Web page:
Some of the speakers included: Dr. Keith Jonson, Dr. Willie Jolley, Bob Kittell, and the famous Les Brown. Les chose to be last on the speaker order, in order to see if people actually stayed for the entire seminar.
Speaker topics included: motivation, confidence, real estate, publishing a book, investing, and competitiveness. My favorite topics were confidence and real estate. Right now, the real estate market is doing great. A house offers so many benefits, including tax advantages and an asset that can be sold for a monetary gain.
One of my favorite sayings by a few of the speakers, was that a person needs to know when to let others go. Friends, family members, and acquaintances might not have the same vision you do. If they are constantly telling you “no,” then you will start to believe in the “no.” Therefore, it is best to leave them behind and follow your vision by setting goals. Goals are how you get to your long-term vision. Without goals, a vision seems impossible. But…we all know what impossible really stands for, “I’m Possible!” Just Do It -Nike
I had the tremendous opportunity to attend an entrepreneurship get-together at the Impact Hub in Salt Lake City, Utah.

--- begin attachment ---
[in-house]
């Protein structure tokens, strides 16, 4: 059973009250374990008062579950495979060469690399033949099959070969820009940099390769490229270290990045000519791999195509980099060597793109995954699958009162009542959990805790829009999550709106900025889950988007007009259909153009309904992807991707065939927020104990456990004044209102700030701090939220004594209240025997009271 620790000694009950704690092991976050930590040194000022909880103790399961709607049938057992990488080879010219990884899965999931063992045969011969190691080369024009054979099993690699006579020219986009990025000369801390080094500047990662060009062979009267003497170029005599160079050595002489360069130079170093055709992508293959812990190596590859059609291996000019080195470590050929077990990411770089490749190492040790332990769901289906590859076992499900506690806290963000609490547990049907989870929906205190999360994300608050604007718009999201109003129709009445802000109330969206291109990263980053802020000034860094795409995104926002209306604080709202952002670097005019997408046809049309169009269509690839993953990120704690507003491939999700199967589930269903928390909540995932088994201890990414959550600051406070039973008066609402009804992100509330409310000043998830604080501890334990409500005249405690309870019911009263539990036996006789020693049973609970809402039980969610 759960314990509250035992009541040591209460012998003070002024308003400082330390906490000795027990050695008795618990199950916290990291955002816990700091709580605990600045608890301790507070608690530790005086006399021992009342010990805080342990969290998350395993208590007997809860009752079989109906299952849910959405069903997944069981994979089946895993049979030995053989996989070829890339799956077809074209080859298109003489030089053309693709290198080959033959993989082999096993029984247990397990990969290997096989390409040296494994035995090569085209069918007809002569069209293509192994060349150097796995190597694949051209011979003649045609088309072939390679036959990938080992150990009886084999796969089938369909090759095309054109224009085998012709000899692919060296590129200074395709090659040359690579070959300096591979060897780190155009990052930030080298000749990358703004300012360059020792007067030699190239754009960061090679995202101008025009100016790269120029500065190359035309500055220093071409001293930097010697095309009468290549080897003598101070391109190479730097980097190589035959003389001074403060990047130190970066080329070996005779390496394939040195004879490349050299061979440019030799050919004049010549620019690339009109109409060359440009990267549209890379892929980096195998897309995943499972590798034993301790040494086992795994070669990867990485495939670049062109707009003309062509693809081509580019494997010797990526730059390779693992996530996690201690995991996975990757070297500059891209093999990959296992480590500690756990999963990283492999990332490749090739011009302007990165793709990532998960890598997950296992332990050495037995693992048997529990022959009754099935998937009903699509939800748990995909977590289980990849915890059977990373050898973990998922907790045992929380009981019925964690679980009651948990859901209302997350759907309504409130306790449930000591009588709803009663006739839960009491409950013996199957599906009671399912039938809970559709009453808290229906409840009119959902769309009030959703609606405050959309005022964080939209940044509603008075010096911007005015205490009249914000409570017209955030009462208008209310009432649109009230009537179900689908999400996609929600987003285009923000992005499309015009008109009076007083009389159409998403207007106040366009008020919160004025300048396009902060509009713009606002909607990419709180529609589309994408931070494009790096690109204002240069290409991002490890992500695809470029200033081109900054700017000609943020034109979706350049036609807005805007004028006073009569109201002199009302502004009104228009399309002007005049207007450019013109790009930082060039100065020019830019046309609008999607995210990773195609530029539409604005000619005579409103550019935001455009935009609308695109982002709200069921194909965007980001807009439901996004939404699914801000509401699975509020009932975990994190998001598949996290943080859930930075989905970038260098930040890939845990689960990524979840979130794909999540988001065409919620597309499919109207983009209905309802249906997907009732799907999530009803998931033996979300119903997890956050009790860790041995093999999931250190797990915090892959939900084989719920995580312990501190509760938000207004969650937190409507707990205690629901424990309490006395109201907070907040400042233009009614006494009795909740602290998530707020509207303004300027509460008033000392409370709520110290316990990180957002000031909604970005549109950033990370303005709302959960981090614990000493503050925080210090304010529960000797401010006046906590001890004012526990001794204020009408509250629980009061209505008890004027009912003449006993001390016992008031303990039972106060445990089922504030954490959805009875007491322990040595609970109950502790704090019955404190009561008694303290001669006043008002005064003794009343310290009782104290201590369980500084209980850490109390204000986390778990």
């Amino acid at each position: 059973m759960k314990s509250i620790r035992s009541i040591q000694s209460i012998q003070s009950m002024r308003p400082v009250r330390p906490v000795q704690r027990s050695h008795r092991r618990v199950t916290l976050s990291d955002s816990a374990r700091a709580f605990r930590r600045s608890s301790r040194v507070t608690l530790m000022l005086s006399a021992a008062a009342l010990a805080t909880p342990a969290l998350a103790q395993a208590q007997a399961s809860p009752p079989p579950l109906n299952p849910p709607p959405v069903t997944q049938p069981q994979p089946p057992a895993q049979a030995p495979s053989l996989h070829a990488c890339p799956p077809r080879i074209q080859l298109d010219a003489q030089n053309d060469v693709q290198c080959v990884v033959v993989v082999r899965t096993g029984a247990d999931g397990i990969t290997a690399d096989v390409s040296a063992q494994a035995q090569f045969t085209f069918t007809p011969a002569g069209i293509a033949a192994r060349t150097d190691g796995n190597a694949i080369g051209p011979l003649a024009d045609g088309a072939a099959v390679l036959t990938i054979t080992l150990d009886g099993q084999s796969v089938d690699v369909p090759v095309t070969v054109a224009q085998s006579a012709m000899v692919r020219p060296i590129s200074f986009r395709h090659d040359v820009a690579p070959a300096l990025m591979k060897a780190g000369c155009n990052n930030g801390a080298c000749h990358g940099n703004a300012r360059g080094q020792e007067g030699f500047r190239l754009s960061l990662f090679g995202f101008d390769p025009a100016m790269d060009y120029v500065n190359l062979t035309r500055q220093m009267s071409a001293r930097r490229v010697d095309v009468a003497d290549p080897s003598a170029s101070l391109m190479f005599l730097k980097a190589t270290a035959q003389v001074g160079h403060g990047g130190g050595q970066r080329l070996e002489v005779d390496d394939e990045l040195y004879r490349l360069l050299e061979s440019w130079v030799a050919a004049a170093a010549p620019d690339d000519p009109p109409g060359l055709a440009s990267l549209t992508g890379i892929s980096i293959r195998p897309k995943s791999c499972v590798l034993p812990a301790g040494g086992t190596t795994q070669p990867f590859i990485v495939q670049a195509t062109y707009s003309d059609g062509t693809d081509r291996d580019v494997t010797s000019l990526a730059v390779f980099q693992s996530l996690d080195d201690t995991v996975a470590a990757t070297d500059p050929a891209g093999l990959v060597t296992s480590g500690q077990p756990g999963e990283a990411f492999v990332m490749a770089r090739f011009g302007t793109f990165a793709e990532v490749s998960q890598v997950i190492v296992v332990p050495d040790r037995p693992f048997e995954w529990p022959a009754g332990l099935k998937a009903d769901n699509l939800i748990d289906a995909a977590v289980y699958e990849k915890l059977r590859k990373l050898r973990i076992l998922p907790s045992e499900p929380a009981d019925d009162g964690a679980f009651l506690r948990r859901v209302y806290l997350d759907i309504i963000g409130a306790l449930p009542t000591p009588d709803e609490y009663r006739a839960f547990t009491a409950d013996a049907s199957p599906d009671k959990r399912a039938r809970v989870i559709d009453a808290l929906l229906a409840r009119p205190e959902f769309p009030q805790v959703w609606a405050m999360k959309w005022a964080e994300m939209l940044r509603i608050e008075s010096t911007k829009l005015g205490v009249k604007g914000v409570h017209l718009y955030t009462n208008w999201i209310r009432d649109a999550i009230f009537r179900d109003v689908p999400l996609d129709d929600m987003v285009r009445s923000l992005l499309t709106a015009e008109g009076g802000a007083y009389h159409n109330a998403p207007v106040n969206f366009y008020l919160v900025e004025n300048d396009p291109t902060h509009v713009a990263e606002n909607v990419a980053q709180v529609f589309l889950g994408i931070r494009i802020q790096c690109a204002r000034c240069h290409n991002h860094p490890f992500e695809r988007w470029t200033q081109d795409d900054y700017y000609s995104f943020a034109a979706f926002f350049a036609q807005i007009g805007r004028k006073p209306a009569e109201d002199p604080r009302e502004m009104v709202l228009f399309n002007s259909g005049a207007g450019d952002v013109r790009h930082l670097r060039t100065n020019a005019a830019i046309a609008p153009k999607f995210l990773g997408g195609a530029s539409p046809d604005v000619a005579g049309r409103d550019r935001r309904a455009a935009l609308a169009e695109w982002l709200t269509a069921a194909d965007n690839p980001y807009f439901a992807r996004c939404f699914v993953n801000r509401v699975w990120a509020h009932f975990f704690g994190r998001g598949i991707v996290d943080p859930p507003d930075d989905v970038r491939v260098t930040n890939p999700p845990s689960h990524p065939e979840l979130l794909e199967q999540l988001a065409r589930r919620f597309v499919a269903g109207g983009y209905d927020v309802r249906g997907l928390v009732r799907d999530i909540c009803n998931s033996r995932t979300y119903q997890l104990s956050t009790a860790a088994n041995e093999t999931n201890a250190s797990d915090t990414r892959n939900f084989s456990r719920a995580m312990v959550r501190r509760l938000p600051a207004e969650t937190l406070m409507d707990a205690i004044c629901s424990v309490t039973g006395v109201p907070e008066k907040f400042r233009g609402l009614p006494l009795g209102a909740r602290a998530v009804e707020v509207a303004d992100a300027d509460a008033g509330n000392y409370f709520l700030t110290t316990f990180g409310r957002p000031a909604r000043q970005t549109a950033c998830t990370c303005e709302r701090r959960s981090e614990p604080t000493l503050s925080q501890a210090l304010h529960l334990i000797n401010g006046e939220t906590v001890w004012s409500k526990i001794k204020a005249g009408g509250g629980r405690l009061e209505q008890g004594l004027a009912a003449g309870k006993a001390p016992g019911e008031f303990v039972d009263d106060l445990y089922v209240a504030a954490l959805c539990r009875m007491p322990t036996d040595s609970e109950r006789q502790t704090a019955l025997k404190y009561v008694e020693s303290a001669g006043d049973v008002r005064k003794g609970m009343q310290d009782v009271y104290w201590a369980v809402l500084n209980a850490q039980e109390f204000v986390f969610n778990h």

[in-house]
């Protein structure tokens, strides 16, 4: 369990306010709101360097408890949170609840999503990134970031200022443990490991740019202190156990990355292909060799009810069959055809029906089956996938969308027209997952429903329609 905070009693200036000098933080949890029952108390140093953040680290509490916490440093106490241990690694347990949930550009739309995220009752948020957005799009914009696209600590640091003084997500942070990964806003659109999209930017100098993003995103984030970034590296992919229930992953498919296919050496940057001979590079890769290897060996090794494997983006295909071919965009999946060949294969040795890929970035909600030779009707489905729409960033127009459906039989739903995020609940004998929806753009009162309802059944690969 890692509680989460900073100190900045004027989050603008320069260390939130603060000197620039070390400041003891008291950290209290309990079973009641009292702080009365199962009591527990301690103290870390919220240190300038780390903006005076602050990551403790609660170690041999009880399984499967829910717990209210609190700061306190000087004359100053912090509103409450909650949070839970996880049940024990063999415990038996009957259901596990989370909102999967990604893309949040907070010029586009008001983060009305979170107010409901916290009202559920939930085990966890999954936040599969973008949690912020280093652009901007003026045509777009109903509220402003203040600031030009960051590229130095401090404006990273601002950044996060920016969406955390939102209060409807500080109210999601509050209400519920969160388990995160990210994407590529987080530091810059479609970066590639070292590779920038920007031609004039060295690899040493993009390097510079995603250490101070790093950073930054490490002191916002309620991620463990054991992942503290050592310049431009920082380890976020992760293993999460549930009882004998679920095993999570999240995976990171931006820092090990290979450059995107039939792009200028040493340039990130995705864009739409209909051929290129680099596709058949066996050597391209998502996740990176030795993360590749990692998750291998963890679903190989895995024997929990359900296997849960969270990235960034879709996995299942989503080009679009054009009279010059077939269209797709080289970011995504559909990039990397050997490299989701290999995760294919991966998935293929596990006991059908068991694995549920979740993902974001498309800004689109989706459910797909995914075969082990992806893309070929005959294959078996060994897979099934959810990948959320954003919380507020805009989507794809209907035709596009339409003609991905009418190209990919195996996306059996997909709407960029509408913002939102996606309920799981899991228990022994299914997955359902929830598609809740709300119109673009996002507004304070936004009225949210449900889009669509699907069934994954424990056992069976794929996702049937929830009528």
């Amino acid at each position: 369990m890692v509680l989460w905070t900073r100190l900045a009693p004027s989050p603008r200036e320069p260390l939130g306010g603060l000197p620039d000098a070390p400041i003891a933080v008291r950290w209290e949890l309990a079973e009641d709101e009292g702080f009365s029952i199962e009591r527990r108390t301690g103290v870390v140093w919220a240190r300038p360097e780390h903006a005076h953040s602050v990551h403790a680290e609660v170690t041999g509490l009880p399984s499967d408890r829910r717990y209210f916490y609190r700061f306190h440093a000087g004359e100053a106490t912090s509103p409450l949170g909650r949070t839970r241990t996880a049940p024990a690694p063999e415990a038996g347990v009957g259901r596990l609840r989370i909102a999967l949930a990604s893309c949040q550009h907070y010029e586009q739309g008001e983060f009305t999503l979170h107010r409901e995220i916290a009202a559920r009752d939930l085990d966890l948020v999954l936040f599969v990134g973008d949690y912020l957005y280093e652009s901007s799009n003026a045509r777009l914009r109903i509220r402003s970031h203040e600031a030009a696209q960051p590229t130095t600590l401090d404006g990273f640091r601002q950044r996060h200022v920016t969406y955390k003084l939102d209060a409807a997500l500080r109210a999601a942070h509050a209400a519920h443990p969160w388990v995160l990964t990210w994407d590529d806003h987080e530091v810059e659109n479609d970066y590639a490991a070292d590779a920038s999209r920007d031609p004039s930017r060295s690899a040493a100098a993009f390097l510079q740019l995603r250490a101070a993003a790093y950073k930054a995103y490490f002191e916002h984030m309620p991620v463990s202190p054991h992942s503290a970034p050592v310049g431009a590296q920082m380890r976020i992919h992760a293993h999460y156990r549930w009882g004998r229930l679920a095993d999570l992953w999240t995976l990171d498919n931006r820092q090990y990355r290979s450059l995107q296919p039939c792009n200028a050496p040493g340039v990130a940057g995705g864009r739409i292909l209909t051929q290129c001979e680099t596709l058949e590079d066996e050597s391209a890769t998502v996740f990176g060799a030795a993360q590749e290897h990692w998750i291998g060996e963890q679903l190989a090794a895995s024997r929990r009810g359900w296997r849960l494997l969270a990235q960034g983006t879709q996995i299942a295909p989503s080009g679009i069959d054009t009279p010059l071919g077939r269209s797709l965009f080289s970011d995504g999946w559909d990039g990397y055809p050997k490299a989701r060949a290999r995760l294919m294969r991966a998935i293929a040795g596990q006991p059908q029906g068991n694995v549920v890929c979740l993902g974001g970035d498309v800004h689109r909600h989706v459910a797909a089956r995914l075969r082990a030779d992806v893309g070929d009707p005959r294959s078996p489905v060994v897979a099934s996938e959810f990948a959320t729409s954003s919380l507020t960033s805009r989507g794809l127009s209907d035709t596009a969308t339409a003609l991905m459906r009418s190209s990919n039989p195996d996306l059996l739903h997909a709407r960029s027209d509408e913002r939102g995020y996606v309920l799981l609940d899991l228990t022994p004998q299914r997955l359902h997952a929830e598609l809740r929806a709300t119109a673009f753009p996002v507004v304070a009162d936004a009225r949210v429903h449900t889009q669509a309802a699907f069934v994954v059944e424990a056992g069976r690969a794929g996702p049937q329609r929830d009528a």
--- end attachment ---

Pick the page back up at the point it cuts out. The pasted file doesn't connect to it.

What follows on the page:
The VillageCapital Event featured a keynote speaker who is world renowned. Steve Case was the co-founder of America Online (AOL). He is now an avid promoter of entrepreneurship and technology. He recently wrote a book titled The Third Wave, which is set to release April 5, 2016. It can be found on Amazon.com here.
The last half of the event was devoted to leaders from across the United States, telling their story about how they are going to change the way entrepreneurship is thought of, used, and recreating in the capitalist society we live in. It will be interesting to see these cities evolve and help solve some of the world’s biggest problems.